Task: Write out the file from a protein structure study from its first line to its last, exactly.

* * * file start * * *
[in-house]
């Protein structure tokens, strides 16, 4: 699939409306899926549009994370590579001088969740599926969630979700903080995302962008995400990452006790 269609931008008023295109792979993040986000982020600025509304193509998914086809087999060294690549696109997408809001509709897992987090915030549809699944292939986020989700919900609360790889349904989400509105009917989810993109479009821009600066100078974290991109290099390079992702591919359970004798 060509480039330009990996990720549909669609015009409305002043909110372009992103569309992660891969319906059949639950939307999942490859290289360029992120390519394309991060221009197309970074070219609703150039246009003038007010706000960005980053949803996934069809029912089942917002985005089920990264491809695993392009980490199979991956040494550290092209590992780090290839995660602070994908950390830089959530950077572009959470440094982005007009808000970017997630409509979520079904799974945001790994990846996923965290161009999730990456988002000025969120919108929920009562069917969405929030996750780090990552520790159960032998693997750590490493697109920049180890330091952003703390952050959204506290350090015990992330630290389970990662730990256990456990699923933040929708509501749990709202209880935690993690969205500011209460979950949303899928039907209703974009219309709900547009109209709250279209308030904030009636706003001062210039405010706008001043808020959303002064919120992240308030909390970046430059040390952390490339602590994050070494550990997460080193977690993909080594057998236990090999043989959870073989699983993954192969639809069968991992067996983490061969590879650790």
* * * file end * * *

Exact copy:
[in-house]
């Protein structure tokens, strides 16, 4: 699939409306899926549009994370590579001088969740599926969630979700903080995302962008995400990452006790 269609931008008023295109792979993040986000982020600025509304193509998914086809087999060294690549696109997408809001509709897992987090915030549809699944292939986020989700919900609360790889349904989400509105009917989810993109479009821009600066100078974290991109290099390079992702591919359970004798 060509480039330009990996990720549909669609015009409305002043909110372009992103569309992660891969319906059949639950939307999942490859290289360029992120390519394309991060221009197309970074070219609703150039246009003038007010706000960005980053949803996934069809029912089942917002985005089920990264491809695993392009980490199979991956040494550290092209590992780090290839995660602070994908950390830089959530950077572009959470440094982005007009808000970017997630409509979520079904799974945001790994990846996923965290161009999730990456988002000025969120919108929920009562069917969405929030996750780090990552520790159960032998693997750590490493697109920049180890330091952003703390952050959204506290350090015990992330630290389970990662730990256990456990699923933040929708509501749990709202209880935690993690969205500011209460979950949303899928039907209703974009219309709900547009109209709250279209308030904030009636706003001062210039405010706008001043808020959303002064919120992240308030909390970046430059040390952390490339602590994050070494550990997460080193977690993909080594057998236990090999043989959870073989699983993954192969639809069968991992067996983490061969590879650790």